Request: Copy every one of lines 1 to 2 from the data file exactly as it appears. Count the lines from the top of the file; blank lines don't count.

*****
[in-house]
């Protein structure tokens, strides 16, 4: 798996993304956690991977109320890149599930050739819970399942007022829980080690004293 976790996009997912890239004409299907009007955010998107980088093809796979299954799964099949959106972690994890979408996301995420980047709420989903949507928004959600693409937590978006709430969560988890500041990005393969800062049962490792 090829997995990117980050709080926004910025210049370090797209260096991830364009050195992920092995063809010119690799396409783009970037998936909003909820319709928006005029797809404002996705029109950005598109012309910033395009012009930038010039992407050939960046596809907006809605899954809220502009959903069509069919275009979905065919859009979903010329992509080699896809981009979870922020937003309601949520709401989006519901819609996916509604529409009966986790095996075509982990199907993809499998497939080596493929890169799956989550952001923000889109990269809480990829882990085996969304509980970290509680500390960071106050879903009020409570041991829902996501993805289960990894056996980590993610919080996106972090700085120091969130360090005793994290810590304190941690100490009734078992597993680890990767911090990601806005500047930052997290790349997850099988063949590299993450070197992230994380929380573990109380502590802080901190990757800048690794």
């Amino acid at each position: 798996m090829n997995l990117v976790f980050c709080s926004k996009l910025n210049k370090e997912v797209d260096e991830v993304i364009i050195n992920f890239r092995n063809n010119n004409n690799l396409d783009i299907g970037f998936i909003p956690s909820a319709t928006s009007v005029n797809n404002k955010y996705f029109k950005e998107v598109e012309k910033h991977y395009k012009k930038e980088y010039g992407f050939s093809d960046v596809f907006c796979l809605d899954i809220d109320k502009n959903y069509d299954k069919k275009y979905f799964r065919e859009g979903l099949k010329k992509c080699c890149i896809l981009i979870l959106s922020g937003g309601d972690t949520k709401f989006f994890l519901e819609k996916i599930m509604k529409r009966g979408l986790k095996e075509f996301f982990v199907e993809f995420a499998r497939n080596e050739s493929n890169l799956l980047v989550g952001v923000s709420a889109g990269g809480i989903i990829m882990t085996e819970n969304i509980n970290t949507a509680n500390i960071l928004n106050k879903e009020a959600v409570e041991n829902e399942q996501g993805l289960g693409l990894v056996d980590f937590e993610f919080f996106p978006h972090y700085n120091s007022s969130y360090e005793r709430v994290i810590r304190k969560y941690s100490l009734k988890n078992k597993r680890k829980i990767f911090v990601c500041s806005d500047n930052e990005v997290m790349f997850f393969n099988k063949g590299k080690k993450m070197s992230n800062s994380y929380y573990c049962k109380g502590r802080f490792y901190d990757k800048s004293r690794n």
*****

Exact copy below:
[in-house]
């Protein structure tokens, strides 16, 4: 798996993304956690991977109320890149599930050739819970399942007022829980080690004293 976790996009997912890239004409299907009007955010998107980088093809796979299954799964099949959106972690994890979408996301995420980047709420989903949507928004959600693409937590978006709430969560988890500041990005393969800062049962490792 090829997995990117980050709080926004910025210049370090797209260096991830364009050195992920092995063809010119690799396409783009970037998936909003909820319709928006005029797809404002996705029109950005598109012309910033395009012009930038010039992407050939960046596809907006809605899954809220502009959903069509069919275009979905065919859009979903010329992509080699896809981009979870922020937003309601949520709401989006519901819609996916509604529409009966986790095996075509982990199907993809499998497939080596493929890169799956989550952001923000889109990269809480990829882990085996969304509980970290509680500390960071106050879903009020409570041991829902996501993805289960990894056996980590993610919080996106972090700085120091969130360090005793994290810590304190941690100490009734078992597993680890990767911090990601806005500047930052997290790349997850099988063949590299993450070197992230994380929380573990109380502590802080901190990757800048690794």